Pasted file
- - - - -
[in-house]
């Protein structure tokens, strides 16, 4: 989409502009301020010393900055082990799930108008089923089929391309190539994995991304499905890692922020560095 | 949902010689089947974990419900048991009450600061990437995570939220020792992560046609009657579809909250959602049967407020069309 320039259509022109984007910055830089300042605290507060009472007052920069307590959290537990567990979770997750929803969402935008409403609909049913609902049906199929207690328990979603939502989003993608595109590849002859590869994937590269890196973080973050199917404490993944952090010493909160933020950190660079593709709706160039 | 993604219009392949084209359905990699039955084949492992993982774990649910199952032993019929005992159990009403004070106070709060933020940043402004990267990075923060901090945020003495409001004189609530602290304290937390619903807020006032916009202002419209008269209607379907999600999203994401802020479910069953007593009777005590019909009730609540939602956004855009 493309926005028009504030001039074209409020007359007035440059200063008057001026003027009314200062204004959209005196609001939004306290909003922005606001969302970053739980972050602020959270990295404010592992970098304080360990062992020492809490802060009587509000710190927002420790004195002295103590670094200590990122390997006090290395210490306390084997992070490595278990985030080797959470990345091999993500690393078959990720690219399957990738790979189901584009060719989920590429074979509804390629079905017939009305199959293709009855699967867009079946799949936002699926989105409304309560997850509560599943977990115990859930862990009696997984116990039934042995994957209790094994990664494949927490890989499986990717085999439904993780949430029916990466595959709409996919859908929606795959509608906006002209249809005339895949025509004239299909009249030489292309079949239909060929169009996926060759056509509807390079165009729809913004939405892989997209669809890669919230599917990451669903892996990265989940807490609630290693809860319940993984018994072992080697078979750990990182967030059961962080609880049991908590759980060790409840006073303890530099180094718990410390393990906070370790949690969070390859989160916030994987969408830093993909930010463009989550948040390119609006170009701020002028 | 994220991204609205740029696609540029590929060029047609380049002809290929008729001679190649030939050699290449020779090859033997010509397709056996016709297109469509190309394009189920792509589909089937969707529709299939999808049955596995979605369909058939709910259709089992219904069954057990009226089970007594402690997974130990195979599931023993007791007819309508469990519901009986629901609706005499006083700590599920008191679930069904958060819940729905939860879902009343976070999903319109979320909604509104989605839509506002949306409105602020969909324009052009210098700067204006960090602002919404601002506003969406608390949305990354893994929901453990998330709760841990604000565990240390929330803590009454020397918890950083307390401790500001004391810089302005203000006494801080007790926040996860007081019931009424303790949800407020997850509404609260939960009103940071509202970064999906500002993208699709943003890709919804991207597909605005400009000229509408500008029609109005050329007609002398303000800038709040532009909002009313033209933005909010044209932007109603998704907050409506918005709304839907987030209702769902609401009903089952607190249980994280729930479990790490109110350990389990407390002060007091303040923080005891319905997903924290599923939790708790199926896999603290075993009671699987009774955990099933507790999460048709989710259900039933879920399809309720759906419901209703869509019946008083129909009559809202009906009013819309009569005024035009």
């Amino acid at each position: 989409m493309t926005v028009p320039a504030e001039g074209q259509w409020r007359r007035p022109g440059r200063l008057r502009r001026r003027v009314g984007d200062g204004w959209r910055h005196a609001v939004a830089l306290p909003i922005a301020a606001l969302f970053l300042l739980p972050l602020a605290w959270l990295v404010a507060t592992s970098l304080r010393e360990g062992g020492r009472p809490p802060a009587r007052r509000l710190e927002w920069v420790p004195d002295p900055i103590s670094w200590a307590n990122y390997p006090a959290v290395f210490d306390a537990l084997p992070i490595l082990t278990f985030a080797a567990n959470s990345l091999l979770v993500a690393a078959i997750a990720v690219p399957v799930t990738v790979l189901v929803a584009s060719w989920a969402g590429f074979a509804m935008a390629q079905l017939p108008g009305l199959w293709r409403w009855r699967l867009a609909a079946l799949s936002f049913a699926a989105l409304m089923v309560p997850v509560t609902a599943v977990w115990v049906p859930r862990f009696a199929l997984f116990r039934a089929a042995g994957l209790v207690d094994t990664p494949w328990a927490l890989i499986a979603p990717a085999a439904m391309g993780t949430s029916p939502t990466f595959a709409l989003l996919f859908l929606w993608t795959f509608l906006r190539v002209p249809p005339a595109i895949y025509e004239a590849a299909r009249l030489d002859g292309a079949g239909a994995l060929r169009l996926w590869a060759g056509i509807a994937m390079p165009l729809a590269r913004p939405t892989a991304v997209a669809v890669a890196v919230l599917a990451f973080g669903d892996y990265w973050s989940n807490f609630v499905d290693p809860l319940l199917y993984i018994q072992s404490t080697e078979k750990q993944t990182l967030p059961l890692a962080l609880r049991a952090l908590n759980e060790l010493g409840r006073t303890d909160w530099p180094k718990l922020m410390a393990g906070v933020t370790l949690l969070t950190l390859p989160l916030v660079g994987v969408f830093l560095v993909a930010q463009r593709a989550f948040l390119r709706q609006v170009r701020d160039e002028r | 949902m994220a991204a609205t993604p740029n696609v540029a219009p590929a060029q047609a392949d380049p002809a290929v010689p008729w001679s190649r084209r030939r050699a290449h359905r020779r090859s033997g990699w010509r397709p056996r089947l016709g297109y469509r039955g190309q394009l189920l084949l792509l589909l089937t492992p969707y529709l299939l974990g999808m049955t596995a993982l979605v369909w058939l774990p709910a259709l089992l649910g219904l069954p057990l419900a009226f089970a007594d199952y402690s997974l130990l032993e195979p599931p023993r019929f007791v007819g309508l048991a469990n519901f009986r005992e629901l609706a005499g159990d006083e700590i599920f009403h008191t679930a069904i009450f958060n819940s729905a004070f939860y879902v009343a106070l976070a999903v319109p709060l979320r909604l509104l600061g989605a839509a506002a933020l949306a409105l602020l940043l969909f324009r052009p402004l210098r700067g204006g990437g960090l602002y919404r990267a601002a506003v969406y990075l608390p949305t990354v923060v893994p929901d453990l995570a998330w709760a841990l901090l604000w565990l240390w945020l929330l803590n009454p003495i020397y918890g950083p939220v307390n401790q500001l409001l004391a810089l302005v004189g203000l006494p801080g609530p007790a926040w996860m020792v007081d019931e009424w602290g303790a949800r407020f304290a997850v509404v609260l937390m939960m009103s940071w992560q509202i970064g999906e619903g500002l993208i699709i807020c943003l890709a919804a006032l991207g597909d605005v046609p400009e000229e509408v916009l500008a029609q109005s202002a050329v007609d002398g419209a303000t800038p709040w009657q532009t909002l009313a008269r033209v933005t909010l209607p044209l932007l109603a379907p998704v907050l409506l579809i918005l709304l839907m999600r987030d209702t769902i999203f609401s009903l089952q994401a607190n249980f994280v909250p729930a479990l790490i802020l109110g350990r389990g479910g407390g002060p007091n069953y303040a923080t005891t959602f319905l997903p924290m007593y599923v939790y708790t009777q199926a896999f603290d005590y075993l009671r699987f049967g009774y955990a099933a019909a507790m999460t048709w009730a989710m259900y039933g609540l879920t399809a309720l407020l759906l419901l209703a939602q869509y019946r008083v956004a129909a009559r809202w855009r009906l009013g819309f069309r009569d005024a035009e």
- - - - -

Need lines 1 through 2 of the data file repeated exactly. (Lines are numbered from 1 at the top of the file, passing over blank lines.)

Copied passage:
[in-house]
């Protein structure tokens, strides 16, 4: 989409502009301020010393900055082990799930108008089923089929391309190539994995991304499905890692922020560095 | 949902010689089947974990419900048991009450600061990437995570939220020792992560046609009657579809909250959602049967407020069309 320039259509022109984007910055830089300042605290507060009472007052920069307590959290537990567990979770997750929803969402935008409403609909049913609902049906199929207690328990979603939502989003993608595109590849002859590869994937590269890196973080973050199917404490993944952090010493909160933020950190660079593709709706160039 | 993604219009392949084209359905990699039955084949492992993982774990649910199952032993019929005992159990009403004070106070709060933020940043402004990267990075923060901090945020003495409001004189609530602290304290937390619903807020006032916009202002419209008269209607379907999600999203994401802020479910069953007593009777005590019909009730609540939602956004855009 493309926005028009504030001039074209409020007359007035440059200063008057001026003027009314200062204004959209005196609001939004306290909003922005606001969302970053739980972050602020959270990295404010592992970098304080360990062992020492809490802060009587509000710190927002420790004195002295103590670094200590990122390997006090290395210490306390084997992070490595278990985030080797959470990345091999993500690393078959990720690219399957990738790979189901584009060719989920590429074979509804390629079905017939009305199959293709009855699967867009079946799949936002699926989105409304309560997850509560599943977990115990859930862990009696997984116990039934042995994957209790094994990664494949927490890989499986990717085999439904993780949430029916990466595959709409996919859908929606795959509608906006002209249809005339895949025509004239299909009249030489292309079949239909060929169009996926060759056509509807390079165009729809913004939405892989997209669809890669919230599917990451669903892996990265989940807490609630290693809860319940993984018994072992080697078979750990990182967030059961962080609880049991908590759980060790409840006073303890530099180094718990410390393990906070370790949690969070390859989160916030994987969408830093993909930010463009989550948040390119609006170009701020002028 | 994220991204609205740029696609540029590929060029047609380049002809290929008729001679190649030939050699290449020779090859033997010509397709056996016709297109469509190309394009189920792509589909089937969707529709299939999808049955596995979605369909058939709910259709089992219904069954057990009226089970007594402690997974130990195979599931023993007791007819309508469990519901009986629901609706005499006083700590599920008191679930069904958060819940729905939860879902009343976070999903319109979320909604509104989605839509506002949306409105602020969909324009052009210098700067204006960090602002919404601002506003969406608390949305990354893994929901453990998330709760841990604000565990240390929330803590009454020397918890950083307390401790500001004391810089302005203000006494801080007790926040996860007081019931009424303790949800407020997850509404609260939960009103940071509202970064999906500002993208699709943003890709919804991207597909605005400009000229509408500008029609109005050329007609002398303000800038709040532009909002009313033209933005909010044209932007109603998704907050409506918005709304839907987030209702769902609401009903089952607190249980994280729930479990790490109110350990389990407390002060007091303040923080005891319905997903924290599923939790708790199926896999603290075993009671699987009774955990099933507790999460048709989710259900039933879920399809309720759906419901209703869509019946008083129909009559809202009906009013819309009569005024035009």